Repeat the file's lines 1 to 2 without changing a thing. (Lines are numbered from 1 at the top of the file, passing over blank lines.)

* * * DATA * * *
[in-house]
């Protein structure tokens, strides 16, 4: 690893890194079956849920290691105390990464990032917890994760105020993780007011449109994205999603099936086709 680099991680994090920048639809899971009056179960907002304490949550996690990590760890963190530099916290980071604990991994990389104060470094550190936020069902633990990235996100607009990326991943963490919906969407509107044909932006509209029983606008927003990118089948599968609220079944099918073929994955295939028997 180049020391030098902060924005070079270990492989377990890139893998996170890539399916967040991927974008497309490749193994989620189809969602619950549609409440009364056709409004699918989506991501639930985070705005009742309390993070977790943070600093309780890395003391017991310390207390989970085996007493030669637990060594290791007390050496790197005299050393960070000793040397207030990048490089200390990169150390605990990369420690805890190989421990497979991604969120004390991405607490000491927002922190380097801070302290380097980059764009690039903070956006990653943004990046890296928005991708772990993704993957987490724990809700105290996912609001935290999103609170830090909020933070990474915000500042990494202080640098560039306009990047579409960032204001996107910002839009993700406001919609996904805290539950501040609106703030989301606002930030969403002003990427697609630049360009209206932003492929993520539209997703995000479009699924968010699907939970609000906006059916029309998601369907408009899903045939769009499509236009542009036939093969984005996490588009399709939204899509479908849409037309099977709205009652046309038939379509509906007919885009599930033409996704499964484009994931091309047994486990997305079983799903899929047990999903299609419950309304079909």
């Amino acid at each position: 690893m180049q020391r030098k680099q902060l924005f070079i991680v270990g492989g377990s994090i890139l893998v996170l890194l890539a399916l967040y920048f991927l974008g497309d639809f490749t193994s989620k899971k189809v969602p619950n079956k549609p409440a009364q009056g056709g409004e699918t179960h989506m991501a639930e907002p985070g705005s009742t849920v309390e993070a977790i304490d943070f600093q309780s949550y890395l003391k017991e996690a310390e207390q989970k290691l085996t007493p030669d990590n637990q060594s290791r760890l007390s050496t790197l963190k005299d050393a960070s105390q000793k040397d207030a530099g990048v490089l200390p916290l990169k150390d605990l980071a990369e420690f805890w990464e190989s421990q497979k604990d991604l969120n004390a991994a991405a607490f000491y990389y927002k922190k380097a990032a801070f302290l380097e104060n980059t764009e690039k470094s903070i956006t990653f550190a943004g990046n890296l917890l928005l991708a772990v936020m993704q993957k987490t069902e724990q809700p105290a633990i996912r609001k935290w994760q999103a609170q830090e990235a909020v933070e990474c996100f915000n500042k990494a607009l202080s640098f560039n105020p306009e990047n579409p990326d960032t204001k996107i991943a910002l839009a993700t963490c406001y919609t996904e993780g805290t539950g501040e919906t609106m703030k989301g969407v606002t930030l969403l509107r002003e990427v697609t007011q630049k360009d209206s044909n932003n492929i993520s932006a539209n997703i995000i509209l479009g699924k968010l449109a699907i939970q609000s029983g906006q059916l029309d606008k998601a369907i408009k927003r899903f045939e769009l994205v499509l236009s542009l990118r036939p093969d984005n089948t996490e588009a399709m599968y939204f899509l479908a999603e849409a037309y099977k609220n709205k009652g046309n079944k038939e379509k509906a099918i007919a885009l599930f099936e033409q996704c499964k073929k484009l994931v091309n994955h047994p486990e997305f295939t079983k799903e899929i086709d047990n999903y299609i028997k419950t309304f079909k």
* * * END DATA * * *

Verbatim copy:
[in-house]
């Protein structure tokens, strides 16, 4: 690893890194079956849920290691105390990464990032917890994760105020993780007011449109994205999603099936086709 680099991680994090920048639809899971009056179960907002304490949550996690990590760890963190530099916290980071604990991994990389104060470094550190936020069902633990990235996100607009990326991943963490919906969407509107044909932006509209029983606008927003990118089948599968609220079944099918073929994955295939028997 180049020391030098902060924005070079270990492989377990890139893998996170890539399916967040991927974008497309490749193994989620189809969602619950549609409440009364056709409004699918989506991501639930985070705005009742309390993070977790943070600093309780890395003391017991310390207390989970085996007493030669637990060594290791007390050496790197005299050393960070000793040397207030990048490089200390990169150390605990990369420690805890190989421990497979991604969120004390991405607490000491927002922190380097801070302290380097980059764009690039903070956006990653943004990046890296928005991708772990993704993957987490724990809700105290996912609001935290999103609170830090909020933070990474915000500042990494202080640098560039306009990047579409960032204001996107910002839009993700406001919609996904805290539950501040609106703030989301606002930030969403002003990427697609630049360009209206932003492929993520539209997703995000479009699924968010699907939970609000906006059916029309998601369907408009899903045939769009499509236009542009036939093969984005996490588009399709939204899509479908849409037309099977709205009652046309038939379509509906007919885009599930033409996704499964484009994931091309047994486990997305079983799903899929047990999903299609419950309304079909």